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grounds, the inferences deduced from it relative to sacramental recognition. But before entering on the discussion, two or three points must be premised.

1. The communion we are advocating in these pages is spiritual — sympathy of spirit with spirit, whether it be denominated Christian or church communion. It is the outgoing of holy souls towards each other. 2. But while thus spiritual, it is manifested. It comes forth in reciprocal action. This is recognized by Professor Curtis (p. 21). 3. It is manifested by required action-by laws (Curtis, p. 45).

These points being premised, we reject the inferences of our opponents drawn from the distinction of the church visible and invisible, touching communion.

1. Because required manifested communion with the invisible church is an absurdity. The invisible church is unseen; its members are personally unknown. Its fellowship is invisible, subsisting in unseen sympathies. It sustains no visible relations. It has neither sign nor token by which it is visibly or tangibly recognized. But law regulating human conduct implies visibility. Again, law implies organization a law demanding visible action, a visible organization, å governmental constitution, in which the law inheres. Not a law, civil or ecclesiastical can be named not thus adhering. The very idea is an absurdity. Again, a law of fellowship must be reciprocal. If I am required to commune with another, because he is one with Christ, he is required to commune with me for the same reason. But such a law in the invisible church or in relation to it, obeyed or realized in action, at once brings the church into a state of visibility, or transforms the invisible church into the visible.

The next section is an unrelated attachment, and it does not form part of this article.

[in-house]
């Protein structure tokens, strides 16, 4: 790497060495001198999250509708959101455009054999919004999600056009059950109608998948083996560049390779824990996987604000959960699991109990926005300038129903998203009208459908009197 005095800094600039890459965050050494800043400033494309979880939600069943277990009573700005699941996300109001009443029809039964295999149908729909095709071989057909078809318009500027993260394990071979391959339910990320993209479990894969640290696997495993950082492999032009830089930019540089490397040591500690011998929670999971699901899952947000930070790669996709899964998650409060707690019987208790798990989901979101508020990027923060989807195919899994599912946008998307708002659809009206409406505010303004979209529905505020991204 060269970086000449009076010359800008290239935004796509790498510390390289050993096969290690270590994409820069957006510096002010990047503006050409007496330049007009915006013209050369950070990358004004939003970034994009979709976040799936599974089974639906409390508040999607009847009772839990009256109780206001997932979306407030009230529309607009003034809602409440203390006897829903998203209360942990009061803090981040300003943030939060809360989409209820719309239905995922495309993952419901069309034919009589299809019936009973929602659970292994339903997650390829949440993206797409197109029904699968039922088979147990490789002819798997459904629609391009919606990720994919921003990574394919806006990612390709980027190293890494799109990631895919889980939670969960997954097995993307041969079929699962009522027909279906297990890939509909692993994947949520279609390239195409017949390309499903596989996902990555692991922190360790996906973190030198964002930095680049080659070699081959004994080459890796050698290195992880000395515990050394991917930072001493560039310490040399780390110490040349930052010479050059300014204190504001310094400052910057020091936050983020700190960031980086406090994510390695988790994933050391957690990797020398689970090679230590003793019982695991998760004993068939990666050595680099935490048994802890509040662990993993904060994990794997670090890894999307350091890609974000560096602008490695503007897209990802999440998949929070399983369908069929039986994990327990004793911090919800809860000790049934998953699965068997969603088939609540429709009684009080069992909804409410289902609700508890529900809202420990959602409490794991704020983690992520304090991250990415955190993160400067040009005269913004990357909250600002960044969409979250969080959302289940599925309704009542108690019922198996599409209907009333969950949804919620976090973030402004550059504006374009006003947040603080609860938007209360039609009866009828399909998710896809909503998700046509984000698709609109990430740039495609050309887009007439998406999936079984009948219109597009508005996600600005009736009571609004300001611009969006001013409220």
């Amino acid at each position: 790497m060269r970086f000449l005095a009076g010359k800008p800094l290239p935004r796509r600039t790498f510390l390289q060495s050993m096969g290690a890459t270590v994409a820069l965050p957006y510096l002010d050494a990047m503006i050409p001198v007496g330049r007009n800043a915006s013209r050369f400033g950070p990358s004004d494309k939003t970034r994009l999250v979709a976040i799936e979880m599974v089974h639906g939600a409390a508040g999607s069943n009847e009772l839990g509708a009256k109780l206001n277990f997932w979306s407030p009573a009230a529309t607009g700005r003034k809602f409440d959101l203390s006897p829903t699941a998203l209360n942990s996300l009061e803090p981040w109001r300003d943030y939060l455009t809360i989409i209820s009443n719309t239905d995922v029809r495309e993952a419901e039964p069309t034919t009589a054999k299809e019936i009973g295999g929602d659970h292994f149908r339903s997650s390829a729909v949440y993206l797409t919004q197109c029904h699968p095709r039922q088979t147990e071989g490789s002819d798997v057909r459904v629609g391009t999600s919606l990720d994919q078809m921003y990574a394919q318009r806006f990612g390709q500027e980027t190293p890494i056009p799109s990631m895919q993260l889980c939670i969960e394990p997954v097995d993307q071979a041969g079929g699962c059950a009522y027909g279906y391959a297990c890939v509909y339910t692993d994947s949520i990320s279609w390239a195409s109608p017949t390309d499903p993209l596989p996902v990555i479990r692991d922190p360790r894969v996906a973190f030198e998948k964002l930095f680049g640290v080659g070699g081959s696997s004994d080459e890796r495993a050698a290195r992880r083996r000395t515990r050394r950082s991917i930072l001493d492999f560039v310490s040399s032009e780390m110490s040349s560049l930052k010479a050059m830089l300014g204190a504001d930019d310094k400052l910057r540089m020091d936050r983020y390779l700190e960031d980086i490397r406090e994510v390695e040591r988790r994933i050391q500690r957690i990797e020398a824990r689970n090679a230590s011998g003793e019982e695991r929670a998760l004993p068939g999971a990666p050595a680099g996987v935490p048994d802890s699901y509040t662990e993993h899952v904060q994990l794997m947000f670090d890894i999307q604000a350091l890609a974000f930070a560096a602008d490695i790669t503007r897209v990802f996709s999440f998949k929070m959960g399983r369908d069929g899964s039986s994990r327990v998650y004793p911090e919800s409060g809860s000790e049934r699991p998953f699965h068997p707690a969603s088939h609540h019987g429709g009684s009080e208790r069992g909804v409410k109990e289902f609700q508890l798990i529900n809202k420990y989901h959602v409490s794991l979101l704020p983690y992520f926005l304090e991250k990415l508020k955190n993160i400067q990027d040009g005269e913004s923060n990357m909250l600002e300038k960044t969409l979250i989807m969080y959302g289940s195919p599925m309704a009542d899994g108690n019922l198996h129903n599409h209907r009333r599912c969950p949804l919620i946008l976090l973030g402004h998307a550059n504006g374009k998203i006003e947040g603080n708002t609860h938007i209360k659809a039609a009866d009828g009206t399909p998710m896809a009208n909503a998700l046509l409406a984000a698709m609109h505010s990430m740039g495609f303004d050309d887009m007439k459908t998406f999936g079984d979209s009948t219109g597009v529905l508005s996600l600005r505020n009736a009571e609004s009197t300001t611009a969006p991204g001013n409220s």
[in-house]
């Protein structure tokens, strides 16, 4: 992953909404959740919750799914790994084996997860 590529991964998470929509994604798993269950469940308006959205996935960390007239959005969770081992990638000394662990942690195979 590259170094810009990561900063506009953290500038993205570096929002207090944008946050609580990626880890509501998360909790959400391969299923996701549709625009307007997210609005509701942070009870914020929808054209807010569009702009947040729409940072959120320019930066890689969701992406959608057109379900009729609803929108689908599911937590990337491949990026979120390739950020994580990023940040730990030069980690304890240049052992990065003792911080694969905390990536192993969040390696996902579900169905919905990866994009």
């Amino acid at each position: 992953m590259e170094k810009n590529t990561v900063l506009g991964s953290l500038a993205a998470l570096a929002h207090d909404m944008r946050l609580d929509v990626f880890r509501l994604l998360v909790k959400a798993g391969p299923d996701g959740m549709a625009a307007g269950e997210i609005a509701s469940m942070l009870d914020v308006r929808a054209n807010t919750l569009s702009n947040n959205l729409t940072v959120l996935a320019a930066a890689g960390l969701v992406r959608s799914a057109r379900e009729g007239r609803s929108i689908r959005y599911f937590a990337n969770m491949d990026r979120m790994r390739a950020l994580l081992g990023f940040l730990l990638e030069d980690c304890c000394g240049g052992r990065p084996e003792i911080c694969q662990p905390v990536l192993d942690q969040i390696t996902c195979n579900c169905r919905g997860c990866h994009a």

This effect of supposable law in the invisible church is virtually admitted by the advocates of this theory (Professor Curtis, p. 39; Denison, p. 107). Laws of fellowship are as impossible as ordinances. The author of Theodosia says: "The ordinances of this kingdom were visible ordinances, symbolizing to the eye as well as the heart. The laws of the kingdom were visible laws." Indeed, the invisible church is